In the last year or so, the U.S. Dept of Transportation has instituted a number of new rules — like requiring airlines to include all known taxes and fees in its advertised prices — aimed at adding more transparency to airfares. Some carriers, especially discount airlines that love to advertise a bottom-dollar price with oodles of fine print hiding the fact that it’s not such a good price, have challenged these changes. But today, a U.S. appeals court sided with federal regulators (and common sense).
Our friends over at NerdWallet are always coming up with useful, easy-to-use tools that sift and collate financial information that is normally scattered in a lot of different places. Most of these tools involve credit cards and banking, but they’ve recently opened a travel section. A handy new tool on the site lets you calculate the fees that different airlines charge for the same options, such as checked baggage, rebooking, or unaccompanied minor tickets. This makes it easier to compare airfares that might seem cheap before you start piling on fees.
Know how you can avoid situations you have to apologize for later, Southwest? Stop giving ridiculous reasons to passengers why they can’t fly. In this case, a woman claims an airline worker told her she’d have to cover up her cleavage before boarding the flight. Her response? Too bad. Not gonna do it.
For almost two decades, Southwest airlines has sat comfortably atop the American Customer Satisfaction Index’s annual survey of air carriers. But not only did Southwest’s numbers slip a bit in the new list, it also ceded the lead to JetBlue.
It’s incredibly easy to pile up airline miles. I think I just earned 400 miles for merely mentioning this fact. But as you may have already discovered, it’s not always so simple to actually redeem those miles. A new survey looked at dozens of domestic and international carriers to find which ones were more likely to have seats available for rewards travel.
You may remember the story from last year about a woman who was not allowed on a Southwest Airlines flight after allegedly being told she was “too fat to fly.” The airline apologized for the incident, but the woman is filing a lawsuit in an attempt to get Southwest to clearly define its “Customers of Size” policy.
Painting your nails on a plane can cause problems. There are the obvious ones like annoying nearby passengers with the fumes, or the potential for spilling nail polish everywhere if you run into some turbulence. And if you get into an argument with the flight attendant, there’s apparently the chance you’ll be detained for 10 hours when you land.
Southwest Airlines allows passengers to carry-on Emotional Support Animals, so long as the passenger provides the required documentation, the animal is trained to not freak out on a crowded plane and the passenger isn’t seated in an emergency exit seat. But at least one Southwest staffer not only decided this allowance does not extend to rodents — he also mistakenly believes that rabbits are rodents.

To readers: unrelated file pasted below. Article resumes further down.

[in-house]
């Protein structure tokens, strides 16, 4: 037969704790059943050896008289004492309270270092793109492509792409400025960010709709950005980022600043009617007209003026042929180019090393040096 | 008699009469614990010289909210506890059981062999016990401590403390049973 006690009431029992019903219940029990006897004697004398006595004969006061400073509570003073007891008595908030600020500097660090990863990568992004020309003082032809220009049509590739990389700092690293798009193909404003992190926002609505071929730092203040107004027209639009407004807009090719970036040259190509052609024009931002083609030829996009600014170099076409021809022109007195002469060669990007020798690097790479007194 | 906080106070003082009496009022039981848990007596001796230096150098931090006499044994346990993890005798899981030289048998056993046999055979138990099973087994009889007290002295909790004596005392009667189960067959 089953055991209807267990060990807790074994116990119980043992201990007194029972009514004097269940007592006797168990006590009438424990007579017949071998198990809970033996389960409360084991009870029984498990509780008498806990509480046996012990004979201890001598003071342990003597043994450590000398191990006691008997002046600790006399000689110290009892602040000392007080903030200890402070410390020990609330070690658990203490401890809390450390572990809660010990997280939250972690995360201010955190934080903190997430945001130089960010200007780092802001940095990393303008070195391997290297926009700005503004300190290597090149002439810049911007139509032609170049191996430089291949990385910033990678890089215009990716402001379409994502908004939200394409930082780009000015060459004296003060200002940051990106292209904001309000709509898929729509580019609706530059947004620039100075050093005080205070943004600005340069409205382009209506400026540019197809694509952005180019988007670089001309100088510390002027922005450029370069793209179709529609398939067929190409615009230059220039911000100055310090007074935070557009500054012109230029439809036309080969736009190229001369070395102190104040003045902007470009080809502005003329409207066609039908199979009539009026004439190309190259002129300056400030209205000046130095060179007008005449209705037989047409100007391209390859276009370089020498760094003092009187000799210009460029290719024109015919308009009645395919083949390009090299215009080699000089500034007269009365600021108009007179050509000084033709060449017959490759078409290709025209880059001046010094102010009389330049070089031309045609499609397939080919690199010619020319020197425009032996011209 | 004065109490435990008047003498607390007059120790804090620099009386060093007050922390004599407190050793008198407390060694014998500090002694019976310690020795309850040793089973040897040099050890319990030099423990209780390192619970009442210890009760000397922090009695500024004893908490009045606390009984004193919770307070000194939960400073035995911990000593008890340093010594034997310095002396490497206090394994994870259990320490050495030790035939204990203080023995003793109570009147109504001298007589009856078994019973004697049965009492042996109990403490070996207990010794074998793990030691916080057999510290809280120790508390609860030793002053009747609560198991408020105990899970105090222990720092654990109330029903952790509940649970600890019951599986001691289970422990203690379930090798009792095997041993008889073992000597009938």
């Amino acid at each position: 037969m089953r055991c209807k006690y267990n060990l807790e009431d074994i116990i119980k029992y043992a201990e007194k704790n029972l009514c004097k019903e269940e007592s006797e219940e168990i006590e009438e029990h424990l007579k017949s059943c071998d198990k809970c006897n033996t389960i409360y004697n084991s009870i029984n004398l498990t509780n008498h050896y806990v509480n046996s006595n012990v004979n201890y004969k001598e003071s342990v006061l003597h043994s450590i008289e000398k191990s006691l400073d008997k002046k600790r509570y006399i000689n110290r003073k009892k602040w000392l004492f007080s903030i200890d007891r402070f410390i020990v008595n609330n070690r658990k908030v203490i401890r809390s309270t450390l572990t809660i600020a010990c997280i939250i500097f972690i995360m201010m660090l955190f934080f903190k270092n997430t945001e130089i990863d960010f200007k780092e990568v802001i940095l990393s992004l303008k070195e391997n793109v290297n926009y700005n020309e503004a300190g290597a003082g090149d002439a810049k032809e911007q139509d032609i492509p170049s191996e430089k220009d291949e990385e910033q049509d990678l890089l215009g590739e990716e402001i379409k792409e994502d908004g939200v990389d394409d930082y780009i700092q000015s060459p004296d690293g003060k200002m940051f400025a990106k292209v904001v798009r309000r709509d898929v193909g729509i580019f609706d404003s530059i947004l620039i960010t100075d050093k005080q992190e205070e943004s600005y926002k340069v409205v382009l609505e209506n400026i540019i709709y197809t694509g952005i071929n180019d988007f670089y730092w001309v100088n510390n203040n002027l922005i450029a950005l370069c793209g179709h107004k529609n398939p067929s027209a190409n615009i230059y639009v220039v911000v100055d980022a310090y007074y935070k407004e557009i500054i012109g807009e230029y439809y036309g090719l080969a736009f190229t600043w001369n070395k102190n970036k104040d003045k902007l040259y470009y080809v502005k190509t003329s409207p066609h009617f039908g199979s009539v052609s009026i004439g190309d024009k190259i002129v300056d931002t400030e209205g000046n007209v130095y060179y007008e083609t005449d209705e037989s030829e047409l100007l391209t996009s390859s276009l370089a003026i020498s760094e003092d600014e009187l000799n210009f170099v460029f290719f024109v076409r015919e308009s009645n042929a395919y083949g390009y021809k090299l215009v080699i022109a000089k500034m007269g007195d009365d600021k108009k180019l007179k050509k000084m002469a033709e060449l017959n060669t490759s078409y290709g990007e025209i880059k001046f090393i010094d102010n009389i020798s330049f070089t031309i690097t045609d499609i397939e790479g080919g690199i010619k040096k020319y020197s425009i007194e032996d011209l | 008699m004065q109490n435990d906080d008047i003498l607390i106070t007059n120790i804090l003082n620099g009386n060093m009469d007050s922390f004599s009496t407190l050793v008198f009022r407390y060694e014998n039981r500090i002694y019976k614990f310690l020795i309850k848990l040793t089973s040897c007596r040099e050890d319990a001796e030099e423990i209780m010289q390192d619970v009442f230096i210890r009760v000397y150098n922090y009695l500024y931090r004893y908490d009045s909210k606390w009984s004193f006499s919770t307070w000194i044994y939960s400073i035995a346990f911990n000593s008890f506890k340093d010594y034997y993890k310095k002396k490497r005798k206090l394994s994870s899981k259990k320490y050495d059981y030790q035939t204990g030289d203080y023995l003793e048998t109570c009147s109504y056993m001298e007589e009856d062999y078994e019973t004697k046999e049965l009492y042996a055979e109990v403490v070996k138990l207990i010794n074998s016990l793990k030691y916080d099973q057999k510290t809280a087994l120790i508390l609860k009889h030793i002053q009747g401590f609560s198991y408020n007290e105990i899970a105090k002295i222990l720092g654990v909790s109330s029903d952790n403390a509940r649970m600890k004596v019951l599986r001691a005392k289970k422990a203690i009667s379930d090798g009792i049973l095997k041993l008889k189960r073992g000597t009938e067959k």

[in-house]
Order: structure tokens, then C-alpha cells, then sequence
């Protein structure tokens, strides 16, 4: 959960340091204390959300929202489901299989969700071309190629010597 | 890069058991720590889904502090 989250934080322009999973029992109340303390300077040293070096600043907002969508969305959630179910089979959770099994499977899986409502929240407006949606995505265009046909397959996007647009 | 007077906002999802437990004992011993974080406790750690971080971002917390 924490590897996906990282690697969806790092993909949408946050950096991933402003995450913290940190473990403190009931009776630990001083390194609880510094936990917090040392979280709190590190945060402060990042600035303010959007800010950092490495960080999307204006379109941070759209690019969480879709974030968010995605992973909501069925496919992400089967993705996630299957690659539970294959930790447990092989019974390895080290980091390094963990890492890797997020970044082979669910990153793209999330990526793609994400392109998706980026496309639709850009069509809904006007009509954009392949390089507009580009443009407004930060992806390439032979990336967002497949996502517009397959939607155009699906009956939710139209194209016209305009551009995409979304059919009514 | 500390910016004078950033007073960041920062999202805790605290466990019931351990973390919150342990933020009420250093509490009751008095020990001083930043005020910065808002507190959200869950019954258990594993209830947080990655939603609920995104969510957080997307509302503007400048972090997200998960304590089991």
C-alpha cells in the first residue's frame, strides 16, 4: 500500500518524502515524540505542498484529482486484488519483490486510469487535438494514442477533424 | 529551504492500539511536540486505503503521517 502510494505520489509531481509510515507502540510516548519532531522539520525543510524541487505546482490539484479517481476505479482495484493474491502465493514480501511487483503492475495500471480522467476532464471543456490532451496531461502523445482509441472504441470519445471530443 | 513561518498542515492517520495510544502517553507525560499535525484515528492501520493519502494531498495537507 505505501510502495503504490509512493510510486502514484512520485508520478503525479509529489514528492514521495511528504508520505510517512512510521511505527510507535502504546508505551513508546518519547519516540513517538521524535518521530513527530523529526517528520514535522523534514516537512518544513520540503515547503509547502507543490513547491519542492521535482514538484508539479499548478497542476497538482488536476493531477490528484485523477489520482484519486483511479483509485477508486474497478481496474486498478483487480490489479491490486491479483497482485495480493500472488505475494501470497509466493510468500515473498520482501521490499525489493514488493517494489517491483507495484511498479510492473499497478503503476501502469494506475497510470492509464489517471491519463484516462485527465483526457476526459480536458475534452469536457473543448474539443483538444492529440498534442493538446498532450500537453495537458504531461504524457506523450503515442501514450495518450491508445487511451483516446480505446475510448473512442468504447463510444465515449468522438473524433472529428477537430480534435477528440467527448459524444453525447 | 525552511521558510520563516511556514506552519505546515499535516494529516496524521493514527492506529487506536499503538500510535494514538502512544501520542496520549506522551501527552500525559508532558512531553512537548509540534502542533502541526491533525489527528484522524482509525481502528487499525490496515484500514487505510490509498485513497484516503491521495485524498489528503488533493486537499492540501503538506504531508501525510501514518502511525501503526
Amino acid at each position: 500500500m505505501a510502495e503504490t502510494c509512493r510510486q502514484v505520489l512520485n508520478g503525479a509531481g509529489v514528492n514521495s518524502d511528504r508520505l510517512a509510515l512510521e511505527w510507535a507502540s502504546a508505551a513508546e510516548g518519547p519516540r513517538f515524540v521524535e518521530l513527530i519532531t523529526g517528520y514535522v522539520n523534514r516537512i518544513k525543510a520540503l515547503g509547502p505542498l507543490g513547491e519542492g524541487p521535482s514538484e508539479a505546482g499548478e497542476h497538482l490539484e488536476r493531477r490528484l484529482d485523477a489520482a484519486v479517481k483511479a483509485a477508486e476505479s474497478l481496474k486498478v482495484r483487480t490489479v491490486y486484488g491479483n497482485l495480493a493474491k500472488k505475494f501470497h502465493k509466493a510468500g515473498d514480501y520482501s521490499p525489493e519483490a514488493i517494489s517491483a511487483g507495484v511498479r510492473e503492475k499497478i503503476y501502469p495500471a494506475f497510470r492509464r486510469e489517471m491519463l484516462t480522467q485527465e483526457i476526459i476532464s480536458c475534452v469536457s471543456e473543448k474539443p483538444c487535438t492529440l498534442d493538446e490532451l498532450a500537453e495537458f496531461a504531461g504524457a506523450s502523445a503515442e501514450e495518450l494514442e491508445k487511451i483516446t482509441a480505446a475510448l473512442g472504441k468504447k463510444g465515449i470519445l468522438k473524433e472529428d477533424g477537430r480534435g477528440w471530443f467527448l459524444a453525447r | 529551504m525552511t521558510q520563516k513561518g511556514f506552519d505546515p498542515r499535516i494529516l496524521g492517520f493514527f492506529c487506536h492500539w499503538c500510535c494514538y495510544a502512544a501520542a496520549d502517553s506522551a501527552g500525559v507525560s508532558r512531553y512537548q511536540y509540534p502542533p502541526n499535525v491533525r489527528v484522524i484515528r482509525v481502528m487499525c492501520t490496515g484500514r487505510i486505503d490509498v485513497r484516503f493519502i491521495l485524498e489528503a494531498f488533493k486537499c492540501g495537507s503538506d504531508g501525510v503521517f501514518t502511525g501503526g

Southwest Airlines had a small triumph in the lawsuit against it over free drink coupons for alcoholic drinks with no expiration dates printed on them. A judge ruled that federal airline law pre-empts claims against Southwest of unjust enrichment and violating state consumer fraud laws.
We have no idea why anyone would think a pilot was saying “happy birthday” to a “bomb on board” a plane, but that’s exactly what some passengers on a Southwest Airlines flight from Baltimore to Long Island thought they heard on Friday.
Earlier this morning, a Southwest Airlines flight made it all the way from Los Angeles to Denver without any apparent incident. That is, until the huge Boeing 737 managed to clip a light pole.
In the last twelve months, we’ve posted more than 6,000 stories on Consumerist, some of which have garnered a bit more attention than others.
Country music star John Rich — formerly half of the duo Big & Rich — was escorted off a Southwest Airlines flight Sunday from Las Vegas to Nashville before it took off.
While gun replicas have been outlawed on planes since 2002, should that include miniature designs of pistols that are part of your handbag? This is the question that vexed a teenager who was stopped by TSA agents and told that her weaponized handbag was some sort of illegal security risk.
Once upon a time (i.e., up until August 2010), people who bought Business Select tickets on Southwest Airlines flights were treated to free drink coupons that didn’t have an expiration date and could be used at a later date if the passenger didn’t feel like tippling on the day of the initial flight. But now that these coupons are only good for the date of issue, one Southwest traveler with a stockpile of now-useless paper is suing the carrier.
This story is useful in two ways. First, as an example of how you can utilize freely available online tools to help yourself when others won’t. And second, as yet another example of why you should never, ever check your laptop on a flight.
Usually when we write about the cops being called to an airplane, it involves a ticketed passenger being forcibly removed from the jet. But in a nice change of pace, here’s the story of a man who allegedly thought he could just push his way onto a Southwest flight sans ticket.
Now that AirTran is a subsidiary of Southwest Airlines, it looks like the carrier will be adopting Southwest’s controversial policy of requiring that “customers of size” purchase a second seat.